A continuing challenge in software development is ensuring that an application delivers the right functionality as well as a great user experience. Over the years, development teams have adopted various approaches to solving this challenge. A majority of organizations have moved – or are in the process of moving – from a structured “waterfall” approach with a major emphasis on requirements definition to a more agile approach where user representatives provide regular input to short, iterative development cycles. Continuing this trend, behaviour-driven development (BDD) is becoming increasingly important as a solution that brings users, product owners, and testers into agreement about the product requirements.
In BDD, the development team, which includes user representatives and testers, creates user scenarios in simple, declarative statements. For example, a user scenario in an online store payment system might read something like the following:
FEATURE: Select a payment type
GIVEN I am logged in to my account, which has at least one saved credit card
WHEN I navigate to the payment field
THEN I should see all of my saved payment options
AND can select one with a single click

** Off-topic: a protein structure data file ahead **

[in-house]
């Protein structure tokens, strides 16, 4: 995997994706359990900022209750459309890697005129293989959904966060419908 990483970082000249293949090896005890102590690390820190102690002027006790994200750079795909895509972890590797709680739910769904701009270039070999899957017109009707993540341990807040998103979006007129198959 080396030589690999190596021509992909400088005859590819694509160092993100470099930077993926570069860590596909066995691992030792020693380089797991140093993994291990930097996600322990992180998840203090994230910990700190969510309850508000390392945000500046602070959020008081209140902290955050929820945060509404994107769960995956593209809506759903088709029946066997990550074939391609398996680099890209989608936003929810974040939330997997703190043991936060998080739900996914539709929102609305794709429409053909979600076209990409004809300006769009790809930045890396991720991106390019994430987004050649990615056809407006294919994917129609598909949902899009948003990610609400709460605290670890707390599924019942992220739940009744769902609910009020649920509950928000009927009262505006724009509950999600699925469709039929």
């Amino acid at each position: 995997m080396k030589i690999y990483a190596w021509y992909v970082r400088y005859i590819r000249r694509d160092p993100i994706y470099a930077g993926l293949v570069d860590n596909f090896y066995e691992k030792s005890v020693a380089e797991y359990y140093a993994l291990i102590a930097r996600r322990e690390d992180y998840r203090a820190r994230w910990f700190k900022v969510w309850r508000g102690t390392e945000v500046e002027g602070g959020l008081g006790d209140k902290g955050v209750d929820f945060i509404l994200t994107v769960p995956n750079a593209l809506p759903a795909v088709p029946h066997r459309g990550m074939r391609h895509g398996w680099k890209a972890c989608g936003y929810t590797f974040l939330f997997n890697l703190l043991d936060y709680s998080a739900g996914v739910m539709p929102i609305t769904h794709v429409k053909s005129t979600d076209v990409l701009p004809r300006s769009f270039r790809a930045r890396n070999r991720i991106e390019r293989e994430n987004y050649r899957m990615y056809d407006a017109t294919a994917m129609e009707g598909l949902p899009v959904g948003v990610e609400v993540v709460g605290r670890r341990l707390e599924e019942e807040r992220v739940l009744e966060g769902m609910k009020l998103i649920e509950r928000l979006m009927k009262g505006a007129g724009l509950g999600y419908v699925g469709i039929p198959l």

This syntax is formal enough to communicate requirements clearly, while being understandable to everyone on the team, regardless of programming experience. The example above uses Gherkin syntax, which is not required to practice BDD, but which does make it possible to build automated tests directly from the BDD scenarios. Requirements specified in Gherkin syntax are saved to .feature files, which can be automated using a tool such as Cucumber or SpecFlow. To see how Ranorex Studio integrates with SpecFlow, check out our blog article How to Use Ranorex Studio in your BDD process.
But, as test automation expert and author Jeff Langr explained in a recent blog post, “In BDD, automation is not the primary goal. Yes, automation may be essential if you want to do continuous delivery, and yes, automation is where you see great success with BDD. But the first goal is to understand how to use BDD as a means of getting on the same page. And if you can’t get that far, automation isn’t going to help you much anyway.”
Like everything worthwhile, adopting BDD has its challenges. Changing processes is never easy, as this usually requires a corresponding culture change, which is particularly difficult for large organizations and complex projects. To hear how to overcome the leading challenges to implementing BDD from Jeff Langr, and have the opportunity to ask him your BDD implementation questions, register for a free, live webinar “Breaking Through the Barriers to BDD”, on the 14th of June at 12:00 PM EST, 16:00 GMT.